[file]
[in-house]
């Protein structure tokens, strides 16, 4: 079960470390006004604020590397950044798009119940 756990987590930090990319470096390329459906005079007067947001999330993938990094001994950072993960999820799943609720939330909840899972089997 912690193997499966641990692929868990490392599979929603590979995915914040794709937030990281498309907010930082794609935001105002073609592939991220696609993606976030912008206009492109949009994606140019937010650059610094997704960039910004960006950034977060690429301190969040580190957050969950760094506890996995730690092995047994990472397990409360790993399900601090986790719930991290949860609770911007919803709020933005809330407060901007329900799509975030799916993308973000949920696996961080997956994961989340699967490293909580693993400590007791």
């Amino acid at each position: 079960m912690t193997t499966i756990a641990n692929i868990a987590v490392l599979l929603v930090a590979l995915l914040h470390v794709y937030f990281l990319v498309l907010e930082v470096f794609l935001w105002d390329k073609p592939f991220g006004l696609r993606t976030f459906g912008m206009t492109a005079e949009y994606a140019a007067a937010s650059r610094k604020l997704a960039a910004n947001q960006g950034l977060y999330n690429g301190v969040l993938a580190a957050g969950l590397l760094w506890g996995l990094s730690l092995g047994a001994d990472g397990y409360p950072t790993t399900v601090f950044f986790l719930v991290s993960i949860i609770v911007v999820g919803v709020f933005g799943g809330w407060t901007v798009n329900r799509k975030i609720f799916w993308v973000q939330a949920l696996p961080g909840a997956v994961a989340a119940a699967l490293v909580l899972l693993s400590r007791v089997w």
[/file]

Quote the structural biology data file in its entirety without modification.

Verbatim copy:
[in-house]
């Protein structure tokens, strides 16, 4: 079960470390006004604020590397950044798009119940 756990987590930090990319470096390329459906005079007067947001999330993938990094001994950072993960999820799943609720939330909840899972089997 912690193997499966641990692929868990490392599979929603590979995915914040794709937030990281498309907010930082794609935001105002073609592939991220696609993606976030912008206009492109949009994606140019937010650059610094997704960039910004960006950034977060690429301190969040580190957050969950760094506890996995730690092995047994990472397990409360790993399900601090986790719930991290949860609770911007919803709020933005809330407060901007329900799509975030799916993308973000949920696996961080997956994961989340699967490293909580693993400590007791």
């Amino acid at each position: 079960m912690t193997t499966i756990a641990n692929i868990a987590v490392l599979l929603v930090a590979l995915l914040h470390v794709y937030f990281l990319v498309l907010e930082v470096f794609l935001w105002d390329k073609p592939f991220g006004l696609r993606t976030f459906g912008m206009t492109a005079e949009y994606a140019a007067a937010s650059r610094k604020l997704a960039a910004n947001q960006g950034l977060y999330n690429g301190v969040l993938a580190a957050g969950l590397l760094w506890g996995l990094s730690l092995g047994a001994d990472g397990y409360p950072t790993t399900v601090f950044f986790l719930v991290s993960i949860i609770v911007v999820g919803v709020f933005g799943g809330w407060t901007v798009n329900r799509k975030i609720f799916w993308v973000q939330a949920l696996p961080g909840a997956v994961a989340a119940a699967l490293v909580l899972l693993s400590r007791v089997w």